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Tuesday, March 24, 2015

When Moms Attack

I struggled to not get frustrated after reading these two articles, "Dear Daughter, Here's Why I Work" and "Dear Daughter, Here's Why I Don't Work." Go ahead, go read them. I'll just wait here for you to click back over.

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OK, so now that you've read them and formulated your own opinions, I am going to throw my thoughts at you.

1. This quote from Why I Don't Work which makes me angry. "I would feel like an utter failure if any of my kids felt the need to ask me if I loved work more than I loved them."

Wow, can I just say, even after all the negative assumptions the columnist made about the other mom in her list of why she stays at home, this one just pisses me off. The working mom isn't a failure because her daughter asked her a question and a hurtful one at that. She isn't a failure because she has a opinion and made decisions that differ from other women's. She isn't a failure because she decided to stand up and make sure her daughter knew - through a public forum - that working and the reasons you choose to do not mean you love your children any less than the parent who decides to stay home.

2. This quote from Why I Work makes me sad. "...despite my being the parent who’s almost always the one walking through the door at 6pm, the one who rarely travels for work, the one who’s keeping track of the fact that the permission slip for the field trip is due tomorrowyou’d never ask your father why he works. His love is a given that long hours at work do nothing to diminish."

This makes me sad because we live in a world where the idea that mom and dad aren't equal is common place, so common place that our children pick it up. Do we parents cultivate it? 

Sometimes, without even realizing we do. 

Sadly, so many other things are passed to our children the same way. When a parent tells their toddler son that he shouldn't wear a tutu or play with a specific toy, we are passing along gender bias. When we interact with persons of different races, nationalities, disability, etc. our kids pick up on how they should treat those kinds of people in the future. We all know that actions speak louder than words, but tend to not think about how our behavior instructs our children.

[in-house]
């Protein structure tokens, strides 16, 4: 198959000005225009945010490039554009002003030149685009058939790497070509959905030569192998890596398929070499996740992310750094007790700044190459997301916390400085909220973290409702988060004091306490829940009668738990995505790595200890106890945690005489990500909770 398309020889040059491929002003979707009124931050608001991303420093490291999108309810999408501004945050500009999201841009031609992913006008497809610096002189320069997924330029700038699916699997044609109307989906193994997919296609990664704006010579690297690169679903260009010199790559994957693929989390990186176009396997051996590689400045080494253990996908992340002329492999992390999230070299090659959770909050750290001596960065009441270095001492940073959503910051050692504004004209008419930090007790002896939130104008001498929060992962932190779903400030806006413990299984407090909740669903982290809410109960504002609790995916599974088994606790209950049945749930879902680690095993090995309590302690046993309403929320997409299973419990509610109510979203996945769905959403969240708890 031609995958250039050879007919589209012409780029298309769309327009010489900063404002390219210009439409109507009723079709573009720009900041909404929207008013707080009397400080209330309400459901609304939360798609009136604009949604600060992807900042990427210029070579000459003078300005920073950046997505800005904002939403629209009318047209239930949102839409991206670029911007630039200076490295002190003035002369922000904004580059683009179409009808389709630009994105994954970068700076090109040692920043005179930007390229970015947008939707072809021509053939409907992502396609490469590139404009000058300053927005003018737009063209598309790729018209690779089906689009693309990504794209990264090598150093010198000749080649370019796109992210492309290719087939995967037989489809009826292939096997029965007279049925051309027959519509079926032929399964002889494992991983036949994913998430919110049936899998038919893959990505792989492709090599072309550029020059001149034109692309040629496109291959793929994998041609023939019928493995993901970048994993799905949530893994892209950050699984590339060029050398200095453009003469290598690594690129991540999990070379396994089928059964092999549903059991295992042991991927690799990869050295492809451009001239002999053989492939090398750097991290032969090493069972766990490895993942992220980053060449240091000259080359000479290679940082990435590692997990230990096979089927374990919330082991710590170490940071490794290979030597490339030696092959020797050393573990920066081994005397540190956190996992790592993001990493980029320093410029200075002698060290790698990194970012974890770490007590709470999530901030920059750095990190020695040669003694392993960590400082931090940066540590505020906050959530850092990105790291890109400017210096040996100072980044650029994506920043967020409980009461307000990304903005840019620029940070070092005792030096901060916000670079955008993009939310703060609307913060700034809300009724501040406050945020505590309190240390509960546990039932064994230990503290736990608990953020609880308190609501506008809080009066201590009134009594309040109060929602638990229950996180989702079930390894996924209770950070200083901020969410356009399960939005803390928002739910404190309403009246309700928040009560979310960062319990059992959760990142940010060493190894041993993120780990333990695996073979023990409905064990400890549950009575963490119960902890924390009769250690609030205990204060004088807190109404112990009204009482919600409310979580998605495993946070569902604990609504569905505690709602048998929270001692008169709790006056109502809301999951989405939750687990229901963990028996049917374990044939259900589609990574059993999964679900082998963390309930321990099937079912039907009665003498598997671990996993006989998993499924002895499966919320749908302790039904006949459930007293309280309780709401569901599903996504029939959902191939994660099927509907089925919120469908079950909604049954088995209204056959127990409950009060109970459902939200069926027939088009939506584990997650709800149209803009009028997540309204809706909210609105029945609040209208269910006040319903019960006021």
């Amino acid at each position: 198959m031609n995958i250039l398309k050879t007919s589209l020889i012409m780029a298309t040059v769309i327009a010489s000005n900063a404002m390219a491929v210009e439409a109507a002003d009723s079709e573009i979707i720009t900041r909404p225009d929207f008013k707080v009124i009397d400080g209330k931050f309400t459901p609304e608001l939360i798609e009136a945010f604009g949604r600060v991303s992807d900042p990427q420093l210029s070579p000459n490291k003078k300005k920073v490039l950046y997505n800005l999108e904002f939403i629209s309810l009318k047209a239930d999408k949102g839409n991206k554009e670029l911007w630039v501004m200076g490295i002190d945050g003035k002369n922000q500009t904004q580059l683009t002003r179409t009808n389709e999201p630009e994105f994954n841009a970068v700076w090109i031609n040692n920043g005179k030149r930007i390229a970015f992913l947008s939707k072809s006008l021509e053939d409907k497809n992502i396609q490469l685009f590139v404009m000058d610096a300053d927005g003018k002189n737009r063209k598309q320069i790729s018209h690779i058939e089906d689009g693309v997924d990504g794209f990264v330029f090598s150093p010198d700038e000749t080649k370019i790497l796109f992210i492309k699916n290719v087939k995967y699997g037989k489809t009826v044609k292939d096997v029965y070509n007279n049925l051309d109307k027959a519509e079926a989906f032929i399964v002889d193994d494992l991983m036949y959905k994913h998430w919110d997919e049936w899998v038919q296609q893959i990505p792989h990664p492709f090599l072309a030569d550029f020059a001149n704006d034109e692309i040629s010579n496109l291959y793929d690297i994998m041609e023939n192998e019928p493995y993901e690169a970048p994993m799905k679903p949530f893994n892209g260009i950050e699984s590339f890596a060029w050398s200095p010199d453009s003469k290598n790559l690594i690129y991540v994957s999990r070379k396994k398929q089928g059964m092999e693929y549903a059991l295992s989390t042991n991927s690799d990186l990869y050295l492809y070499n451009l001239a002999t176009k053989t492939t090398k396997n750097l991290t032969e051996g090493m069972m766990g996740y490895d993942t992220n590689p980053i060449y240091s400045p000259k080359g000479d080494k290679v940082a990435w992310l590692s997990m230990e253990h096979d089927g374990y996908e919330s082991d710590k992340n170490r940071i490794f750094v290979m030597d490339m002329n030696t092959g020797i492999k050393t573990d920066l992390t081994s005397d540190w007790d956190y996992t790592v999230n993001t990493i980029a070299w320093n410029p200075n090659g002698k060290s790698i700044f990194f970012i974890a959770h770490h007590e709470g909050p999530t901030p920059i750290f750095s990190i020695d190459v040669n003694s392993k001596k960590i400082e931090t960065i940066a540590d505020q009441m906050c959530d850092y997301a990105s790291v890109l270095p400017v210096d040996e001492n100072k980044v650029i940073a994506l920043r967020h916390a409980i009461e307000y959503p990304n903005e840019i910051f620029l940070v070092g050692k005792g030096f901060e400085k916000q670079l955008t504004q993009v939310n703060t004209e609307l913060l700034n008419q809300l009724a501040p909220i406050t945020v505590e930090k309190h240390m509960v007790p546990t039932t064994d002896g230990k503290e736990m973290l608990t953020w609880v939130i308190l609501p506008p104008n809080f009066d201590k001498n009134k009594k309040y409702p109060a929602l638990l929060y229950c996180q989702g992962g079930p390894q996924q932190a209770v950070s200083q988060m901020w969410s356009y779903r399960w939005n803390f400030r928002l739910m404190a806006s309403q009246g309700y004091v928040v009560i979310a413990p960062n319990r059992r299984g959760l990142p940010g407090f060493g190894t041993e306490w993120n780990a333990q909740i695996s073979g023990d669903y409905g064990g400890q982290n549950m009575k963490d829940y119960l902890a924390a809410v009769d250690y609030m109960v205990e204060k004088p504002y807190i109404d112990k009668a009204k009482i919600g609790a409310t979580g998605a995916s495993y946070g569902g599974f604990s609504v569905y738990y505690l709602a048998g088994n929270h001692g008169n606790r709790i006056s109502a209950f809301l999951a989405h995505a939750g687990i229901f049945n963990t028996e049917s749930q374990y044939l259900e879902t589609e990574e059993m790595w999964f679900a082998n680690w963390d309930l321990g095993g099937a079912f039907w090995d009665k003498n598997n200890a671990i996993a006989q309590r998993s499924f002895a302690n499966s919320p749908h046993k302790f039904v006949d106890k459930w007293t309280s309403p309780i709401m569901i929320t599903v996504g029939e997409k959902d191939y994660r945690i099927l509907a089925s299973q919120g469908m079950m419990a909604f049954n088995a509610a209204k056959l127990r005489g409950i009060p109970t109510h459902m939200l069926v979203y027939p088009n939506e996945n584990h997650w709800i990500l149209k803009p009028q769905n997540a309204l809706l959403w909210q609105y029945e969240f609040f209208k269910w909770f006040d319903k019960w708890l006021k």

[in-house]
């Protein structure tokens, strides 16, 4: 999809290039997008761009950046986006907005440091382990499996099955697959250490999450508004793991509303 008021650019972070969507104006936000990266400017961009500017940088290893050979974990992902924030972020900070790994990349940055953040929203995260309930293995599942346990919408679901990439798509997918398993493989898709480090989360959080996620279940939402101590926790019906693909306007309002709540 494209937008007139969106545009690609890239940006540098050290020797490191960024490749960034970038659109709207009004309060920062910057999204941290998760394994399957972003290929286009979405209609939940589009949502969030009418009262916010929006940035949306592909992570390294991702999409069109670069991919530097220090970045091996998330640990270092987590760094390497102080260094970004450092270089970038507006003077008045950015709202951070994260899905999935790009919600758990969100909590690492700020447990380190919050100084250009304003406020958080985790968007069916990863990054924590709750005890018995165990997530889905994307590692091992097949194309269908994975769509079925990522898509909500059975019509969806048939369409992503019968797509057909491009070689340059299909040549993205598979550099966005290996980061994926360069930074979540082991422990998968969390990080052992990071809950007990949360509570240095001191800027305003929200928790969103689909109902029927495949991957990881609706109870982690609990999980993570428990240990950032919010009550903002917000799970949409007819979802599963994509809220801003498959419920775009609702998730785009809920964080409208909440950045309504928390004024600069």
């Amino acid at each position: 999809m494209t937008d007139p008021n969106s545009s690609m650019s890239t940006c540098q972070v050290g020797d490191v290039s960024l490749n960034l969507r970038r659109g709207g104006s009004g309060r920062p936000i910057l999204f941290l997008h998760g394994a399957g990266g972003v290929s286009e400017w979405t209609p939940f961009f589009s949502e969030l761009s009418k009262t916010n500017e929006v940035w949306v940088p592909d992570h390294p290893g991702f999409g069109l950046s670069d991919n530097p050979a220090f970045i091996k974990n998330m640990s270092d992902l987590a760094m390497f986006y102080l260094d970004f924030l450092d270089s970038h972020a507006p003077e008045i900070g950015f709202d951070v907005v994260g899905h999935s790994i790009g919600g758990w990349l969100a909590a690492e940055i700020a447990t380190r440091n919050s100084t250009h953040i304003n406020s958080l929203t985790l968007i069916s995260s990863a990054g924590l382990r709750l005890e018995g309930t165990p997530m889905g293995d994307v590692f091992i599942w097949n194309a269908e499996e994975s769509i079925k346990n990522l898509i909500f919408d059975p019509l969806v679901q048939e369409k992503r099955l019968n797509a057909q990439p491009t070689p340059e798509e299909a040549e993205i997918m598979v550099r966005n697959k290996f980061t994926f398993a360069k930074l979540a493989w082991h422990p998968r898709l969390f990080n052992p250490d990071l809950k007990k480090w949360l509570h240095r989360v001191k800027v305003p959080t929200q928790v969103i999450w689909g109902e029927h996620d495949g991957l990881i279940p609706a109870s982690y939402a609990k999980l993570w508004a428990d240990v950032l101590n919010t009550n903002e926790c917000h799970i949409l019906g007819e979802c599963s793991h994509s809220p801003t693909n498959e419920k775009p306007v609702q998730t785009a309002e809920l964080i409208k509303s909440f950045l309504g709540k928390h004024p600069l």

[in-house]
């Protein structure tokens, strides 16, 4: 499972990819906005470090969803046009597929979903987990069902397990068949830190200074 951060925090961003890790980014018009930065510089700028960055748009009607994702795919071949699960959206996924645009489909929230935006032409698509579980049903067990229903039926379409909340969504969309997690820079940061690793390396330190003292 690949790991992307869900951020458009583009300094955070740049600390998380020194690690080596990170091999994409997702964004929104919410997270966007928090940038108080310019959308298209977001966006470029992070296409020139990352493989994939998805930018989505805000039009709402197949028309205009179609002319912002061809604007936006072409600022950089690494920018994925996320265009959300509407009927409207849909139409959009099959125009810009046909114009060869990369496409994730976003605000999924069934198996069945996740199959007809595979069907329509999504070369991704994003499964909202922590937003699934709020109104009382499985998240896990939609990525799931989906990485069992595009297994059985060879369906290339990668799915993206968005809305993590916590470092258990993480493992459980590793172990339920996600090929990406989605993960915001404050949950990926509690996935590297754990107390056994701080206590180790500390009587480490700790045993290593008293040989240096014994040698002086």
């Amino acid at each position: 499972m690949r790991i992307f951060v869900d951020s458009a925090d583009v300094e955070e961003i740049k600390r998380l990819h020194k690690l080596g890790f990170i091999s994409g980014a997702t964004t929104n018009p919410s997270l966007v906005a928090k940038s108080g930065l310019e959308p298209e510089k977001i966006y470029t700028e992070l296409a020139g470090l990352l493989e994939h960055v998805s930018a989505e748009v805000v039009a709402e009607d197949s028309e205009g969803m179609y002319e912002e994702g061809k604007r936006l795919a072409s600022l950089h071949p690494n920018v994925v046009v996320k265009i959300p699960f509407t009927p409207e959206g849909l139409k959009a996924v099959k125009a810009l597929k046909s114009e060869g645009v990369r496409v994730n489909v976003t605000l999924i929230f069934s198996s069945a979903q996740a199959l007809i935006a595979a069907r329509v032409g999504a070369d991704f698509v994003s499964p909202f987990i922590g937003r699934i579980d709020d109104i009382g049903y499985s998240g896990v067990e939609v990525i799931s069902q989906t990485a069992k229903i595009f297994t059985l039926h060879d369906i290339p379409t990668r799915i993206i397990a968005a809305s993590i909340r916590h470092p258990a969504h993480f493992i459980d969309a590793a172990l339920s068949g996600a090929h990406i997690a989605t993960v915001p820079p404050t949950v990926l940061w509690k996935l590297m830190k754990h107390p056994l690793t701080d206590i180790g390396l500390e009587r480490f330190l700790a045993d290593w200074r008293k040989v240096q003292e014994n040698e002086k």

3. Which leads me to this quote from Why I Work. "I work because even at your young age you’ve absorbed the subtle message that women’s work is less important and valuableand that the moms who really love their kids don’t do it. I work because by the time you have your own daughter, I cross my fingers this will not be so."

I try every day to remember that Liam is picking up mixed messages every where he goes and from every person he sees. He is observing how the world works and is striving to learn how to function in a way that will cause himself the least amount of pain. It's hardwired into us to learn this way. It's my job as his parent (no genderfication necessary) to help him sort it out and find the path that he can follow to become the best human he can be. The best version of himself that he can be. 

I do this by not putting road blocks up with my own biases. I do this by not showing him to treat anyone unequally. I do this by reinforcing his natural inclination to be inclusive, kind, and loving to everyone.

Maybe these moms could remember that when they write their opinions to write in a way that doesn't tear someone else down to build themselves up. They each are guilty of building negative thinking towards their opposite in this particular arena. How about just saying, to their questioning offspring that while these are my reasons for working or not working, my goal is to be the best mom I can be and to teach you to respect others' opinions, choices, and actions. Just so they can know how it feels to not have to defend anything they choose if they ever are faced with the same choice.